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November 8, 2019

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Northern Ontario Agriculture Spotlight: Wand Family Farm

When driving past the Wand Family Farm outside Powassan in late spring you could be forgiven for thinking that an unseasonably late and very localized blizzard had just covered one of the fields. This is because lambing season swells the Wand sheep flock from some 600 ewes to over 2000 animals when all is said and done. Add to that number the several Great Pyrenees guard dogs and there can be a lot of white spots in Markus Wand’s fields. 

               

Wand Family Farm is a multigenerational affair, having been started in 1975 when Markus’ parents moved from Germany to start a dairy operation. The family transitioned from dairy to beef cattle in the 1990s and added sheep in 2003. The farm now boasts 65 Red Angus and Simmental cow-calf pairs, pigs, chickens and turkeys in addition to the sheep, and continues to slowly expand. Markus’ mother Ursula still plays an active role on the farm, along with his wife Jennifer and their young son Bronson who is not quite old enough to drive the big McCormick tractors yet.

               

It takes some 2500 large round bales to feed the sheep and cattle over the winter, but they’re rotationally grazed over the farm’s 475 acres for as much of the year as possible. Grazing this many animals requires considerable pasture management. “Since doing a better job of fertilizer and manure application, stockpiling forages and rotating the cattle and sheep in the grazing system, we have been able to extend the grazing season even further on both ends, but mostly towards the end of the grazing season. The sheep tend to allow for earlier pasturing, since they are gentler on fields during the wetness of spring – we generally can graze the sheep in lower lying, wet areas before we can pasture the cattle. In 2016, the grazing season was April 27 to December 11, which was the longest to date,” reports Markus. The sheep are moved to different pastures every three or four days, ensuring that the forage isn’t eaten down too much and will be able to regrow so that pastures can be grazed four, sometimes even five times each season.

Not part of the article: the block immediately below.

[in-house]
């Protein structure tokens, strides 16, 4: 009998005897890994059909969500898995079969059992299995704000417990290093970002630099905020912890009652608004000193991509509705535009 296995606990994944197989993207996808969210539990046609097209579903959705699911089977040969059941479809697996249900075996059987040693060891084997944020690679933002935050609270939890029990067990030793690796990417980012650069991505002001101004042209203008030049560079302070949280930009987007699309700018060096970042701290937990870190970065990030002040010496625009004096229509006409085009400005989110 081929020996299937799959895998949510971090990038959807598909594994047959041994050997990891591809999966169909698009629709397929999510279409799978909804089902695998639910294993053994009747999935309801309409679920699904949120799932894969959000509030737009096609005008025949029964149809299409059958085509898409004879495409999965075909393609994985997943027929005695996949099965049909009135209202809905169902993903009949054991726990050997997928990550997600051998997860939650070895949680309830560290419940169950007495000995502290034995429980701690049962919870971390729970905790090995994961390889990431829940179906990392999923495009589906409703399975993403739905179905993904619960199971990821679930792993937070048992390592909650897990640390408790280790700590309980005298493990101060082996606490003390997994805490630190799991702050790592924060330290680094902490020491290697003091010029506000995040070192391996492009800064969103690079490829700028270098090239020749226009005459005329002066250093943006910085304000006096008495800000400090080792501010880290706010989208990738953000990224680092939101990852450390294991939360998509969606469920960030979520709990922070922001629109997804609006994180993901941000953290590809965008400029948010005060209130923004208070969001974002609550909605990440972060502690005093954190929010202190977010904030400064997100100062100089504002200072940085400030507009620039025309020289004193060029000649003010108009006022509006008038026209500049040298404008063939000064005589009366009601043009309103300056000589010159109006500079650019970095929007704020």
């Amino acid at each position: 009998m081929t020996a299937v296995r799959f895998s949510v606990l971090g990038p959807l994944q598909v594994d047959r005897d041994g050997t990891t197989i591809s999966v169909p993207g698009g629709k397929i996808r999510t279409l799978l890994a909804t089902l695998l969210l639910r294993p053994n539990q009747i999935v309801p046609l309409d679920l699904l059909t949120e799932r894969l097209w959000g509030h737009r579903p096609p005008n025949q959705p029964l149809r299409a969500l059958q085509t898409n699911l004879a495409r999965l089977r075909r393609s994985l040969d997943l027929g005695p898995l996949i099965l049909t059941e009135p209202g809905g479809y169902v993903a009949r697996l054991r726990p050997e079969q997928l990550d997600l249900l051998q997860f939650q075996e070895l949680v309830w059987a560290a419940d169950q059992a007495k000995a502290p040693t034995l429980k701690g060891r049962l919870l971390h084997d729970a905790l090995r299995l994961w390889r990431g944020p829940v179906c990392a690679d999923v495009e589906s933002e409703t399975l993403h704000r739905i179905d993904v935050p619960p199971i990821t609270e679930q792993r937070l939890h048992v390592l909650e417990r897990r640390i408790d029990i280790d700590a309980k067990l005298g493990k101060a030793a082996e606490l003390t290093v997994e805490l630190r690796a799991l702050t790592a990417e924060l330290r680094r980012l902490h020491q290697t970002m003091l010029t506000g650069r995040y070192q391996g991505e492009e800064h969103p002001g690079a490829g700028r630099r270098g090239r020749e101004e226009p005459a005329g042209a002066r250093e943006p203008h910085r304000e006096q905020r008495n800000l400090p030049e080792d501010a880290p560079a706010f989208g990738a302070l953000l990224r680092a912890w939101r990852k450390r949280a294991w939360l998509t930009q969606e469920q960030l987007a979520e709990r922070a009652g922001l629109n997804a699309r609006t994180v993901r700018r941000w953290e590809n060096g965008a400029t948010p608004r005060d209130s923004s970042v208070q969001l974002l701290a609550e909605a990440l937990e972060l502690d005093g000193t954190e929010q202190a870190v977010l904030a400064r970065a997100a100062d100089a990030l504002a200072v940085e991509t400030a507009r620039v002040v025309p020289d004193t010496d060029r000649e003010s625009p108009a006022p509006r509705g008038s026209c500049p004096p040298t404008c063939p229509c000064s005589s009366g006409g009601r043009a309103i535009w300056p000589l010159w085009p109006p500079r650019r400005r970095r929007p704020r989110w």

Alternating sheep and cattle through fields reduces the parasite load for both species, which is a critical part of Markus’ strategy. Leaving a single grazing animal species in a field means that they will increase the number of parasites for that specific species in the field and in the animals themselves, which can inhibit growth and cause health problems. To combat this, moving cows through a field after sheep ensures the cattle consume the sheep parasite, which has little or no effect on them, and then fewer sheep-specific parasites are present in the field next time the sheep are rotated through. As Markus says, since beginning the rotational grazing practice “we have experienced less sheep and lamb mortality and morbidity, while using less anthelmintic products to control sheep parasites.”

               

Markus notes that the sheep are still run through the handling system roughly the same number of times as before the rotational grazing was instituted, but they spend less time in the system because only animals needing to be dosed with de-wormers are stopped. Additionally, running the sheep through the system ensures that all sheep are checked for health issues, parasites or otherwise. The sheep also become accustomed to running through the handling system, making it less stressful for both the animals and the farmer.

               

Ensuring that the sheep and cattle rotate pasture regularly can be labour intensive, but has been aided by the construction and maintenance of extensive water systems and fences. Permanent waterlines run through much of the property, but where they don’t water is provided through solar- and gas-powered systems. Each grazing season sees new fences built, both page wire and high-tensile, while old fences are removed or replaced. Added to the permanent fence system are three strand poly-wire reels strung across fields to temporarily divide them. 

               

While improved animal health and productivity is its own reward, the Wands have also received outside recognition for their efforts. In 2017 the Wand family won the Ontario Sheep Pasture award for their “excellent environmental protection practices” while at the same time being “able to improve animal health and husbandry.” Further back in 2010 they also won the Canadian Co-operative Wool Growers Commercial Wool Production Award.

               

Markus Wand’s overall recommendation for anyone looking to improve their pasture efficiency is simply to ensure that pasture is not grazed excessively. Don’t put animals out to pasture too early in the spring, don’t leave them out too late in the fall, and in between make sure they don’t eat the pastures down too much. This allows a farmer to maximize productivity from each and every field. 

 

 

You can find Wand Family Farm online on Facebook and www.wandfamilyfarm.com, or you can meet the family in person at the North Bay Farmers’ Market every Saturday. See the North Bay Farmers’ Market website for hours.

 

 

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